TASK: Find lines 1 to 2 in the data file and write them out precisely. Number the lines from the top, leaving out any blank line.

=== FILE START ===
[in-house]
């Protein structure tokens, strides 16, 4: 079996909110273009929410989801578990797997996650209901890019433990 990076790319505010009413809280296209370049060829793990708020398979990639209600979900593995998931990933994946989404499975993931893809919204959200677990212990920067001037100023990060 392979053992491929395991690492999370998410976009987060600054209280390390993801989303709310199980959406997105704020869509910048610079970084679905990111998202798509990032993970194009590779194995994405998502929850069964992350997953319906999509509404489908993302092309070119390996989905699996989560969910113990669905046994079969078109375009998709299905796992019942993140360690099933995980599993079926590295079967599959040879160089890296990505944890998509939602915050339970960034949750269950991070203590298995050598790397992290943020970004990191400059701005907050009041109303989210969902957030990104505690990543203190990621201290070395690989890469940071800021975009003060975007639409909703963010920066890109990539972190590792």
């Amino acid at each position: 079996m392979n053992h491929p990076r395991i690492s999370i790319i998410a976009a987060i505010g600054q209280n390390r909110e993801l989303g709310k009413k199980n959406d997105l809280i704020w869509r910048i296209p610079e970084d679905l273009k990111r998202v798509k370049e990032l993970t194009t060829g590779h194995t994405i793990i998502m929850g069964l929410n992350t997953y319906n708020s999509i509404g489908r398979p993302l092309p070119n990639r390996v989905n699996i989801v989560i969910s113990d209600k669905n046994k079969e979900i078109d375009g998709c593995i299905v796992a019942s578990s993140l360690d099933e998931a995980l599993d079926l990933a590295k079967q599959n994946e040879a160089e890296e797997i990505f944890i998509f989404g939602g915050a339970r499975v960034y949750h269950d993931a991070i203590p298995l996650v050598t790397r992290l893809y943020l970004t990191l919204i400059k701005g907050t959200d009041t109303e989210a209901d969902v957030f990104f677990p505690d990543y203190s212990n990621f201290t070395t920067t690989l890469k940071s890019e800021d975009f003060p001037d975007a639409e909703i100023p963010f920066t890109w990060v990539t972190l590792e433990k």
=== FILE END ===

[in-house]
């Protein structure tokens, strides 16, 4: 079996909110273009929410989801578990797997996650209901890019433990 990076790319505010009413809280296209370049060829793990708020398979990639209600979900593995998931990933994946989404499975993931893809919204959200677990212990920067001037100023990060 392979053992491929395991690492999370998410976009987060600054209280390390993801989303709310199980959406997105704020869509910048610079970084679905990111998202798509990032993970194009590779194995994405998502929850069964992350997953319906999509509404489908993302092309070119390996989905699996989560969910113990669905046994079969078109375009998709299905796992019942993140360690099933995980599993079926590295079967599959040879160089890296990505944890998509939602915050339970960034949750269950991070203590298995050598790397992290943020970004990191400059701005907050009041109303989210969902957030990104505690990543203190990621201290070395690989890469940071800021975009003060975007639409909703963010920066890109990539972190590792």